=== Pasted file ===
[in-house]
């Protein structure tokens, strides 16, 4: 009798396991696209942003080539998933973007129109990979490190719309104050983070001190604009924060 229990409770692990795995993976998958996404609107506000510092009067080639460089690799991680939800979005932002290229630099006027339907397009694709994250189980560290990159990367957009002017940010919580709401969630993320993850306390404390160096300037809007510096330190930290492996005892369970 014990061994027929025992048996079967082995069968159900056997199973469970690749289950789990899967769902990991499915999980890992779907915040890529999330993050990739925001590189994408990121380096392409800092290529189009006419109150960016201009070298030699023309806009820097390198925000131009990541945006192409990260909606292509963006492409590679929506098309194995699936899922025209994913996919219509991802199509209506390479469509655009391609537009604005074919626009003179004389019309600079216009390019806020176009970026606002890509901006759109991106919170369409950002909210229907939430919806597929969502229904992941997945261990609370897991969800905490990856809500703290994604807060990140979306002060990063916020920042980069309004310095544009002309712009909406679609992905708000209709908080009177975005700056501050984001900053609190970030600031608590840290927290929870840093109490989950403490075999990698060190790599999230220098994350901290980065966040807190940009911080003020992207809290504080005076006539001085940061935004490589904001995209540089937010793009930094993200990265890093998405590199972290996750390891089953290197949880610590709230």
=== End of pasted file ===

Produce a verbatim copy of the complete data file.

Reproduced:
[in-house]
């Protein structure tokens, strides 16, 4: 009798396991696209942003080539998933973007129109990979490190719309104050983070001190604009924060 229990409770692990795995993976998958996404609107506000510092009067080639460089690799991680939800979005932002290229630099006027339907397009694709994250189980560290990159990367957009002017940010919580709401969630993320993850306390404390160096300037809007510096330190930290492996005892369970 014990061994027929025992048996079967082995069968159900056997199973469970690749289950789990899967769902990991499915999980890992779907915040890529999330993050990739925001590189994408990121380096392409800092290529189009006419109150960016201009070298030699023309806009820097390198925000131009990541945006192409990260909606292509963006492409590679929506098309194995699936899922025209994913996919219509991802199509209506390479469509655009391609537009604005074919626009003179004389019309600079216009390019806020176009970026606002890509901006759109991106919170369409950002909210229907939430919806597929969502229904992941997945261990609370897991969800905490990856809500703290994604807060990140979306002060990063916020920042980069309004310095544009002309712009909406679609992905708000209709908080009177975005700056501050984001900053609190970030600031608590840290927290929870840093109490989950403490075999990698060190790599999230220098994350901290980065966040807190940009911080003020992207809290504080005076006539001085940061935004490589904001995209540089937010793009930094993200990265890093998405590199972290996750390891089953290197949880610590709230």